Perhaps see you at an event soon? If there's nothing happening near you, why not start a local group of your own?
Posted Tue 18th Nov 2014, 6:44pm
- 400 of us packed out Conway Hall in central London for our launch event 'Mainstreaming Psychedelics' (check out photos, the audio recording and the writeup in Vice)
- Over 1500 of us have now signed the petition to legalise magic mushrooms
- We now have over 2200 people on our mailing list and 4100 Facebook followers
One of the topics that kept popping up during our launch event was the parallel with other civil rights movements. 'Coming out' and 'pride' were key parts of the gay rights movement, and it seems they can play an important part in the movement to decriminalise users of psychedelics too.
It's time to show our #psychedelicpride. You're invited to the first #psychedelicpride photoshoot in central London on Saturday December 13th.
The symbol of #psychedelicpride is the neon fist. You'll dip your fist in a bucket of neon paint, and have your photo taken by a professional photographer for use in a gallery on our website. Top scientist Robin Carhart-Harris will be giving a short talk on his work during the day, and they'll also be free food and drink. Finally, it'll be a great chance to meet new people interested in psychedelics.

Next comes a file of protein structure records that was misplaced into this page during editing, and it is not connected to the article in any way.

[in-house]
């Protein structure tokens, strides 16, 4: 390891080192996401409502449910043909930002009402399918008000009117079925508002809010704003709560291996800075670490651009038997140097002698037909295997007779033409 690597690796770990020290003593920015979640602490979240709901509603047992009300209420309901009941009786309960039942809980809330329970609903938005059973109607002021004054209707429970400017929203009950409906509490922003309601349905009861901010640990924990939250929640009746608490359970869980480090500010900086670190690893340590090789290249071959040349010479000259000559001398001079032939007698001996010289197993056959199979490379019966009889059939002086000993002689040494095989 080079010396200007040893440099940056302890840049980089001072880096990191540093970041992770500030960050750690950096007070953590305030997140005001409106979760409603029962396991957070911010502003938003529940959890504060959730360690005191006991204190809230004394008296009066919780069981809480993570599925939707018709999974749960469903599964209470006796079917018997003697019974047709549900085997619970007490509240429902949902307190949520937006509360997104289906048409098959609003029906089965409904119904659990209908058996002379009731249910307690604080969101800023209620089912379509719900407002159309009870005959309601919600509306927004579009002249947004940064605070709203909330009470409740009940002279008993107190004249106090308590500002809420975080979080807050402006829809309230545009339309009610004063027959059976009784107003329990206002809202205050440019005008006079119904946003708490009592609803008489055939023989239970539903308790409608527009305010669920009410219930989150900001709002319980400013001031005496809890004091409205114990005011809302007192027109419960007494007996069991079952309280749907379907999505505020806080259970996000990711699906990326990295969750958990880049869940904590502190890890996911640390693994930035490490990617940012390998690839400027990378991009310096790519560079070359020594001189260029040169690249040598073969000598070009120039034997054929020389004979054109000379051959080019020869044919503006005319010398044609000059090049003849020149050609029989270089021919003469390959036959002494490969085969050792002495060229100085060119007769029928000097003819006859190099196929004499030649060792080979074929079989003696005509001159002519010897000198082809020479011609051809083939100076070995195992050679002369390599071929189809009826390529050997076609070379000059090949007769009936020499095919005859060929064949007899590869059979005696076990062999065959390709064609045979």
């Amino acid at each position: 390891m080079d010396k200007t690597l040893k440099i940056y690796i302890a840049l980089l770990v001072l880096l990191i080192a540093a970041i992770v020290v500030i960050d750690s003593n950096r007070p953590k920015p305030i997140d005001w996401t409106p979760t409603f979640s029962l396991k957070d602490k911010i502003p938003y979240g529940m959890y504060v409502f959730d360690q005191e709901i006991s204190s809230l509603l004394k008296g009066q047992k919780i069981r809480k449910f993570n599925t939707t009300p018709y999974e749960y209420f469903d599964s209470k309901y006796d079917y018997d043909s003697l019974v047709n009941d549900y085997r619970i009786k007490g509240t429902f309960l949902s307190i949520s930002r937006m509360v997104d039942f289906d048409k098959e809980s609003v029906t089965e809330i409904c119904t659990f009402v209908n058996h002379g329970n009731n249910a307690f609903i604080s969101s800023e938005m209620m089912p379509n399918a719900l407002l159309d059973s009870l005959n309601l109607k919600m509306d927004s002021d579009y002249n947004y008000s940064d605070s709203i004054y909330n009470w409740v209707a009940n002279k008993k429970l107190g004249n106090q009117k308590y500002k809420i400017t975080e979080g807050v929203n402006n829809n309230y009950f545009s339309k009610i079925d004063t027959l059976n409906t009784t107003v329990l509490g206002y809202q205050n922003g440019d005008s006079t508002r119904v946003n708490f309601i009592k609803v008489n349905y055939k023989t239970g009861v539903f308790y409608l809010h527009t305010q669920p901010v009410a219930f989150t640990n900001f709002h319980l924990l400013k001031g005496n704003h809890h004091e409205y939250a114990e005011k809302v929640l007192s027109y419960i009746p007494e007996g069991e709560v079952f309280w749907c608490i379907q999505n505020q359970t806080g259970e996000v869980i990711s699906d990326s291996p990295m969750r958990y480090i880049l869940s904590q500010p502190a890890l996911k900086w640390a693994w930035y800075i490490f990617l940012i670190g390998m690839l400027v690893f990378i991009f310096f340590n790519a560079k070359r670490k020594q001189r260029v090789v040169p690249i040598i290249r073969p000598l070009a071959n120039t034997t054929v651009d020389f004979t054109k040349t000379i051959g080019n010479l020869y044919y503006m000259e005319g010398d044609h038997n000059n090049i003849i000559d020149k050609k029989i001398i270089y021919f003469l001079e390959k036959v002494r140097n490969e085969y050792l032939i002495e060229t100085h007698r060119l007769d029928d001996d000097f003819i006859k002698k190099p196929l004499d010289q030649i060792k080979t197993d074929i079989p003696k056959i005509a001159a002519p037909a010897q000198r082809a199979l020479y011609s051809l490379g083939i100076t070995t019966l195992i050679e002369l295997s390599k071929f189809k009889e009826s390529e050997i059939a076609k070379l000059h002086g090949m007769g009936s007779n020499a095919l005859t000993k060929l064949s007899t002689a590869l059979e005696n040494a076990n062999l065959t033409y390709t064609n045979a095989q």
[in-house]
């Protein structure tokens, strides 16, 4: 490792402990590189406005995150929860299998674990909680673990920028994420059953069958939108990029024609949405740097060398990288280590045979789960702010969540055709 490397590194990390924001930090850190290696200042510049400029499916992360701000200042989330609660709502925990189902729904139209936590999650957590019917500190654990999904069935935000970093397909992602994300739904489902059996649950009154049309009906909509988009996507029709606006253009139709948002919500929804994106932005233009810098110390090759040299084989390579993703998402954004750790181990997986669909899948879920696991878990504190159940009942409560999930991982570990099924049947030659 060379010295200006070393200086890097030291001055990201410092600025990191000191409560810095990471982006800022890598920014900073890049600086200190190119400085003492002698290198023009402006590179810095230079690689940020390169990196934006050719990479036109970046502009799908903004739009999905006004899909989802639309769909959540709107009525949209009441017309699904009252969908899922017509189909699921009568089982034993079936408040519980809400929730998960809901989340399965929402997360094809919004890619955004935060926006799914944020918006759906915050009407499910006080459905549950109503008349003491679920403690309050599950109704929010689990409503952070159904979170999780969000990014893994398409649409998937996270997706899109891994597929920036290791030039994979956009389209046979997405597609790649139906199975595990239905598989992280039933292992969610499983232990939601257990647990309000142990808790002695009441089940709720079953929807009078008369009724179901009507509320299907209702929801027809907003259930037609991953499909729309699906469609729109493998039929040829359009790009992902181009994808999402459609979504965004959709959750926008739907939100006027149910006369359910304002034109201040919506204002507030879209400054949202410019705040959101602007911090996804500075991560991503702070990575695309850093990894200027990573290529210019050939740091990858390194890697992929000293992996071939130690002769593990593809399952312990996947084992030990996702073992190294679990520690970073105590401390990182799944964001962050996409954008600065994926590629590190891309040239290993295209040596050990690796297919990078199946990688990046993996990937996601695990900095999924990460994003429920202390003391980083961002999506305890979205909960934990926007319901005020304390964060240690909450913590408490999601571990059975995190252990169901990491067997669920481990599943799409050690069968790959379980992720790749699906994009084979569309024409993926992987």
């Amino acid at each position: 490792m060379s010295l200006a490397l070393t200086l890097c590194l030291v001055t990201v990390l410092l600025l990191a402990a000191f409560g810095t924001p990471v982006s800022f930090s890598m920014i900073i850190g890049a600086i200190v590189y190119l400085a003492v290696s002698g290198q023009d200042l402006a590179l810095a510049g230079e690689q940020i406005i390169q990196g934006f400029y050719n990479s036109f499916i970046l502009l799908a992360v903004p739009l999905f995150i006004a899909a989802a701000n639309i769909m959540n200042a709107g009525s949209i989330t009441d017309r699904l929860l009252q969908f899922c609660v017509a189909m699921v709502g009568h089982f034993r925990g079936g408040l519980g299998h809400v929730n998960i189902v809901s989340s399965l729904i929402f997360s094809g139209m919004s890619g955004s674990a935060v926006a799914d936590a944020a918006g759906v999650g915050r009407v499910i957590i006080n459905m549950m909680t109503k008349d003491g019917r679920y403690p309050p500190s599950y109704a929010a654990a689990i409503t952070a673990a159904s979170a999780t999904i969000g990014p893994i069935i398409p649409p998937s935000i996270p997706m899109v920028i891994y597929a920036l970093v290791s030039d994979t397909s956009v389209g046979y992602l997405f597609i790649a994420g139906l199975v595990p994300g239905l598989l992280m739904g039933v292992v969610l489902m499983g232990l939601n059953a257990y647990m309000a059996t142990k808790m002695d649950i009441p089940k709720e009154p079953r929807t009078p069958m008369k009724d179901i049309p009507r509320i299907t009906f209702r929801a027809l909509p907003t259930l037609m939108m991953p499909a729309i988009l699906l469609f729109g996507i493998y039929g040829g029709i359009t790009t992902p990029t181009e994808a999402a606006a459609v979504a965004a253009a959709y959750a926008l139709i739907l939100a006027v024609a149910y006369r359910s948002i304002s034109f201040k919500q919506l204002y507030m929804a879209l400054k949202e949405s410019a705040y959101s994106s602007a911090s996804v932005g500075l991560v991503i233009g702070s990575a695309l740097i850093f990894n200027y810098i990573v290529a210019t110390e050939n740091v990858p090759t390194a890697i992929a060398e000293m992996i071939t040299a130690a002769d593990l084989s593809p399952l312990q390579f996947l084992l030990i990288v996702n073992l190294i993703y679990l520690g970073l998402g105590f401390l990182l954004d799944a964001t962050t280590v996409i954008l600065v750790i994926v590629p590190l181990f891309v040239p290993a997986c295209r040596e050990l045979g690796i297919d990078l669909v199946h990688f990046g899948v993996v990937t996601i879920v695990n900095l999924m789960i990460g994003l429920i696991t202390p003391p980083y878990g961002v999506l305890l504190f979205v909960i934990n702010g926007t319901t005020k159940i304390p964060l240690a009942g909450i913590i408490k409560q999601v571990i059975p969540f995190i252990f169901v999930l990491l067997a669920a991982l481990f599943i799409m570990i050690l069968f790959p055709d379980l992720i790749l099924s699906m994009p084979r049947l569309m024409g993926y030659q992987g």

Interested in coming along? Register on Eventbrite now.
Don't live in London, but interested in organising a similar event near you? Get in touch via email.
Posted Tue 4th Nov 2014, 4:51pm
Posted Sun 19th Oct 2014, 2:29pm
Edit: changed references from Norman Baker to Lynne Featherstone, the new minister for drugs
AL-LAD is a (legal) close analogue of LSD that's been available online for the past few months. The "subjective effects are almost identical to that of LSD" and it seems to have a similar safety profile (i.e. it's extremely safe).
Unfortunately, on 10th June, the Advisory Council on the Misuse of Drugs (ACMD) recommended that AL-LAD should be controlled as a Class A substance.
We've written to Lynne Featherstone MP, the minister for drugs, asking her to reject the ACMD's recommendation. Here's the full text of the letter we sent:
Dear Ms Featherstone,